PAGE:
There is positive need of more widespread knowledge of the principles of cookery. Few women know how to cook an egg or boil a potato properly, and the making of the perfect loaf of bread has long been assigned a place among the "lost arts."
By many women cooking is considered, at best, a homely art,—a necessary kind of drudgery; and the composition, if not the consumption, of salads and chafing-dish productions has been restricted, hitherto, chiefly to that half of the race "who cook to please themselves." But, since women have become anxious to compete with men in any and every walk of life, they, too, are desirous of becoming adepts in tossing up an appetizing salad or in stirring a creamy rarebit. And yet neither a pleasing salad, especially if it is to be composed of cooked materials, nor a tempting rarebit can be evolved, save by happy accident, without an accurate knowledge of the fundamental principles that underlie all cookery.
In a book of this nature and scope, the philosophy of heat at different temperatures, as it is applied in cooking, and the more scientific aspects of culinary processes, could not be dwelt upon; but, while we have not overlooked the ABC of the art, our special aim has been to present our topics in such a simple and pleasing form that she who attempts the composition of the dishes described herein will not be satisfied until she has gained a deeper insight into the conditions necessary for success in the pursuit of these as well as other fascinating branches of the culinary art.
Care has been exercised to meet the actual needs of those who wish to cultivate a taste for light, wholesome dishes, or to cater to the vagaries of the most capricious appetites.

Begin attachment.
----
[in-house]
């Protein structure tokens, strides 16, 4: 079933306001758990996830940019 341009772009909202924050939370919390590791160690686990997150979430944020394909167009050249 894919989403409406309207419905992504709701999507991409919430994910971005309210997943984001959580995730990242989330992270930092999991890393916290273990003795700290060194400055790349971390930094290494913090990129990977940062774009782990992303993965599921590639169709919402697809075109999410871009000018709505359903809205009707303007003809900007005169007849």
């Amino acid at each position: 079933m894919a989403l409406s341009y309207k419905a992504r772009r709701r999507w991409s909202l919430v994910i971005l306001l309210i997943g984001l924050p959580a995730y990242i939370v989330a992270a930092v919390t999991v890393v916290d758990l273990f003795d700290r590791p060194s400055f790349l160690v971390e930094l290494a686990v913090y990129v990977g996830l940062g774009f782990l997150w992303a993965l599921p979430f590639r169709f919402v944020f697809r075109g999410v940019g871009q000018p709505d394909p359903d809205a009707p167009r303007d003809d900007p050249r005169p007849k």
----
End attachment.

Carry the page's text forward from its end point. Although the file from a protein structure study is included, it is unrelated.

There is nothing new under the sun, so no claim is made to absolute originality in contents. In this and all similar works, the matter of necessity must consist, in the main, of old material in a new dress.
Though the introduction to Part III. was originally written for this book, the substance of it was published in the December-January (1898-99) issue of the Boston Cooking-School Magazine. From time to time, also, a few of the recipes, with minor changes, have appeared in that journal.
Illustrations by means of half-tones produced from photographs of actual dishes were first brought out, we think, by The Century Company; in this line, however, both in the number and in the variety of the dishes prepared, the author may justly claim to have done more than any other has yet essayed. The illustrations on these pages were prepared expressly for this work, and the dishes and the photographs of the same were executed under our own hand and eye. That results pleasing to the eye and acceptable to the taste await those who try the confections described in this book is the sincere wish of the author.JANET M. HILL
Contents Part I. SALADS page Introduction The Dressing Use of Dressings Arrangement of Salads Composition of Mayonnaise Value of Oil Boiled and Cream Dressings Important Points in Salad-Making When to serve Salads with French or Mayonnaise Dressing When to serve a Fruit Salad Salads with Cheese How to make Aromatic Vinegars, keep Vegetables, and prepare Garnishes How to boil Eggs hard for Garnishing To poach Whites of Eggs Royal Custard for Moulds of Aspic How to use Garlic or Onion in Salads How to shell and blanch Chestnuts and other Nuts How to chop Fresh Herbs How to cut Radishes for a Garnish How to clean Lettuce, Endive, etc....